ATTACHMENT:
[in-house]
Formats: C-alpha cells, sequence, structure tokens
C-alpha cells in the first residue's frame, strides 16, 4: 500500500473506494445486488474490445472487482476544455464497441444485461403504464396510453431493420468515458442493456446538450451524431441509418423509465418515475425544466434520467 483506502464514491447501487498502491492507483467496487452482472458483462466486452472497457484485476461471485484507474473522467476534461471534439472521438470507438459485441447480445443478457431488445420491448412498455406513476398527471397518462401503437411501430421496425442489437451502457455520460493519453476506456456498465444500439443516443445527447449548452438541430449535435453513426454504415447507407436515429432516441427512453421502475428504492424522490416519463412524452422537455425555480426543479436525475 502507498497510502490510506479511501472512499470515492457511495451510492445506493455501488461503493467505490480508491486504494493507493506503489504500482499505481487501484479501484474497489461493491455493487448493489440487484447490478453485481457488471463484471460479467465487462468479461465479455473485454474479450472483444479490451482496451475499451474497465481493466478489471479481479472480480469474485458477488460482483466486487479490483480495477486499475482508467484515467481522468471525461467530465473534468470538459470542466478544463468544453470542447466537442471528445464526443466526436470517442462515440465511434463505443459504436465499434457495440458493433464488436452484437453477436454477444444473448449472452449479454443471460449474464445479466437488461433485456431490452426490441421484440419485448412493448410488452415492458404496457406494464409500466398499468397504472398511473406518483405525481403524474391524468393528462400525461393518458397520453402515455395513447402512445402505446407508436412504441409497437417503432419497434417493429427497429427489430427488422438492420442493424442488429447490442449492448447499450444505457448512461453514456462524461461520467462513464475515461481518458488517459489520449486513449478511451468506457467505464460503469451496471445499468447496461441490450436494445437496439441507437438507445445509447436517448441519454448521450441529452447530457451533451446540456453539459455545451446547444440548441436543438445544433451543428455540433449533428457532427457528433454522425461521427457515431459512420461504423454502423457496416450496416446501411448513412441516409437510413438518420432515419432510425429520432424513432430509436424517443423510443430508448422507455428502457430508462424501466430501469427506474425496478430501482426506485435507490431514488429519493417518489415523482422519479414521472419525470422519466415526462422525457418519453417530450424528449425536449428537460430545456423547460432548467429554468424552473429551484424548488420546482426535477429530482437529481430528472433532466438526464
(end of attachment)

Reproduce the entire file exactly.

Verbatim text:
[in-house]
Formats: C-alpha cells, sequence, structure tokens
C-alpha cells in the first residue's frame, strides 16, 4: 500500500473506494445486488474490445472487482476544455464497441444485461403504464396510453431493420468515458442493456446538450451524431441509418423509465418515475425544466434520467 483506502464514491447501487498502491492507483467496487452482472458483462466486452472497457484485476461471485484507474473522467476534461471534439472521438470507438459485441447480445443478457431488445420491448412498455406513476398527471397518462401503437411501430421496425442489437451502457455520460493519453476506456456498465444500439443516443445527447449548452438541430449535435453513426454504415447507407436515429432516441427512453421502475428504492424522490416519463412524452422537455425555480426543479436525475 502507498497510502490510506479511501472512499470515492457511495451510492445506493455501488461503493467505490480508491486504494493507493506503489504500482499505481487501484479501484474497489461493491455493487448493489440487484447490478453485481457488471463484471460479467465487462468479461465479455473485454474479450472483444479490451482496451475499451474497465481493466478489471479481479472480480469474485458477488460482483466486487479490483480495477486499475482508467484515467481522468471525461467530465473534468470538459470542466478544463468544453470542447466537442471528445464526443466526436470517442462515440465511434463505443459504436465499434457495440458493433464488436452484437453477436454477444444473448449472452449479454443471460449474464445479466437488461433485456431490452426490441421484440419485448412493448410488452415492458404496457406494464409500466398499468397504472398511473406518483405525481403524474391524468393528462400525461393518458397520453402515455395513447402512445402505446407508436412504441409497437417503432419497434417493429427497429427489430427488422438492420442493424442488429447490442449492448447499450444505457448512461453514456462524461461520467462513464475515461481518458488517459489520449486513449478511451468506457467505464460503469451496471445499468447496461441490450436494445437496439441507437438507445445509447436517448441519454448521450441529452447530457451533451446540456453539459455545451446547444440548441436543438445544433451543428455540433449533428457532427457528433454522425461521427457515431459512420461504423454502423457496416450496416446501411448513412441516409437510413438518420432515419432510425429520432424513432430509436424517443423510443430508448422507455428502457430508462424501466430501469427506474425496478430501482426506485435507490431514488429519493417518489415523482422519479414521472419525470422519466415526462422525457418519453417530450424528449425536449428537460430545456423547460432548467429554468424552473429551484424548488420546482426535477429530482437529481430528472433532466438526464